Enhancing recyclability

The European metal can sector is calling for stronger recycling rules in revised EU packaging and packaging waste regulation. Liz Newmark reports from Brussels


Ambitious recycling measures in a proposed European Union (EU) packaging and packaging waste regulation (PPWR) are essential to boost packaging waste collection and achieve a true circular economy for packaging, EU can industry experts have told CanTech Intematwnal. Indeed, as EU ministers and MEPs negotiate the final legal text of these planned reforms, the CEO of industry association, Metal Packaging Europe (MPE), Krassimira Kazashka, said her group wants “EU legislators to provide for stronger recyclability measures and more pragmatic reuse requirements.” She added that MPE “also believes that introducing a definition of high-quality recycling is a prerequisite to encouraging economic operators to enhance recyclability.”

But the EU Council of Ministers’ ‘general approach’ (a political stance ahead of negotiations with the European Parliament) on the proposed regulation adopted 18 December, following the  European Parliament’s adoption of its negotiating position in November 2023, waters down recyclability provisions made in the original November 2022 proposal from the European Commission. The result, said Kazashka, is that the ambition to recycle contained within the reforms has been weakened by reducing the number of performance grades for materials recycling (A to E) in Annex II from five to three. She also stressed that the latest draft’s omission of earlier plans to set qualitative criteria to assess recycling performance would weaken regulatory action to boost recycling.

Negotiations between the three institutions have now begun under the EU’s new Belgian presidency (that holds office until 30 June). It aims to reach an agreement on the text by early March. This would give the European Parliament time to vote on the text before the end of its term on 25 April, ahead of upcoming May elections, noted Sandrine Duquerroy-Delesalle, sustainability and external affairs director, EMEA, of US-based packaging company, Crown Holdings.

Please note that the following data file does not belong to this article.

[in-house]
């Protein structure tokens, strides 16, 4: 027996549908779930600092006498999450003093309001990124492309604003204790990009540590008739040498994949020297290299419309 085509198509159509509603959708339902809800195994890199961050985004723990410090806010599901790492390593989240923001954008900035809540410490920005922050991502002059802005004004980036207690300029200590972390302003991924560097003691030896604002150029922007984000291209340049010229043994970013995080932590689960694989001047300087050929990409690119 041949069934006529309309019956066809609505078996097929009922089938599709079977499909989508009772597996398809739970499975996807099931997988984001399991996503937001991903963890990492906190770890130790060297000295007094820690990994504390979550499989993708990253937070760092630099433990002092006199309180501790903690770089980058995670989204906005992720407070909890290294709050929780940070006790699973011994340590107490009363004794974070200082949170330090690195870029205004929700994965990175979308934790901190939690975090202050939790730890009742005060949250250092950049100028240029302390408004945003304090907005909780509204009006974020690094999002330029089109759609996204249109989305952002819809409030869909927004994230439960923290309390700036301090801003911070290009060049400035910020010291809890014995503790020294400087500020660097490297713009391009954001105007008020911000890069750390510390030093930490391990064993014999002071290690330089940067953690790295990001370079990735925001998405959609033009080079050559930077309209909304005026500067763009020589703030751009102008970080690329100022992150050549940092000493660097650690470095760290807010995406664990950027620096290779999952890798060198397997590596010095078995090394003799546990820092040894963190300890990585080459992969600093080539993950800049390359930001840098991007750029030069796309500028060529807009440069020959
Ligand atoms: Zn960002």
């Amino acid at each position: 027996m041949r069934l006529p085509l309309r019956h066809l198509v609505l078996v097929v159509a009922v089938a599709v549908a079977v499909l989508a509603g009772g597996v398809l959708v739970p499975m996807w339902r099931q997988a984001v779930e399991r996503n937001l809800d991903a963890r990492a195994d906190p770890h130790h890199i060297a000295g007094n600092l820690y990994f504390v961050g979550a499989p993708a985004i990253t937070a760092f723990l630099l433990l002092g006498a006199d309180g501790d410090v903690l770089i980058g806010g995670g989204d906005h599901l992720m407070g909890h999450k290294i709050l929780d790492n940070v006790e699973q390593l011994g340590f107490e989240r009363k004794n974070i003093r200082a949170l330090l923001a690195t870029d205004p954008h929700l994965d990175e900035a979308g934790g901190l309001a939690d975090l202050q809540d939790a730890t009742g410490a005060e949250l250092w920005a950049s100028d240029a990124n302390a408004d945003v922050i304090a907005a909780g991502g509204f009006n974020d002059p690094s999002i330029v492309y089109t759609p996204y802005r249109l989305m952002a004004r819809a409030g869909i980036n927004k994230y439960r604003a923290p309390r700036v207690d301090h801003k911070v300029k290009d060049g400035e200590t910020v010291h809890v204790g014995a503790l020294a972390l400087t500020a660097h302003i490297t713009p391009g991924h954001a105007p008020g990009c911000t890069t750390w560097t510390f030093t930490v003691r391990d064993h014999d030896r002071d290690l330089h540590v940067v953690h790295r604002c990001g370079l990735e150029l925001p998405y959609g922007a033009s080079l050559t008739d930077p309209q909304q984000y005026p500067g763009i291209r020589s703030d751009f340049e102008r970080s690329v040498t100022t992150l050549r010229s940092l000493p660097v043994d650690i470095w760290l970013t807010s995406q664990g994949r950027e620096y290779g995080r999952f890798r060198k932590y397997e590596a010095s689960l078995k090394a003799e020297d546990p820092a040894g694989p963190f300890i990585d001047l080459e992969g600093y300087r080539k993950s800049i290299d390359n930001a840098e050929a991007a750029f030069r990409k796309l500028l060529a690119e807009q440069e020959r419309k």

Steve Claus, secretary general of the Association of European Producers of Steel for Packaging (APEAL), also regretted the latest PPWR text’slack of ambition and its omission of “the crucial concept of multiple recycling.” He explained: “To ensure that packaging materials are not simply downcycled – recycled once or twice before degrading – it is critical that any ‘high quality recycling’ definition includes the ability of materials to withstand multiple recycling loops without losing their inherent properties.

“Performance grades should reflect a material’s ability to be recycled multiple times, with the A grade reserved for those fully compatible with the design for recycling criteria and supporting a 100 per cent closed material loop, like steel.”

Similarly, Crown’s Duquerroy-Delessalle said, “I am sure that aluminium cans, which withstand multiple recycling loops” will be awarded an ‘A.’

“Consumers  recycle  aluminium  cans globally at a rate of69 percent, more than twice the rate of plastic bottles,” she added.

“Teresa Riber Rodriguez,
Spanish third vice-president of the government and minister for the ecological transition and the demographic challenges, said PPWR is crucial in the EU’s path to a circular economy and a climate-neutral Europe. Image: la Moncloa – Spanish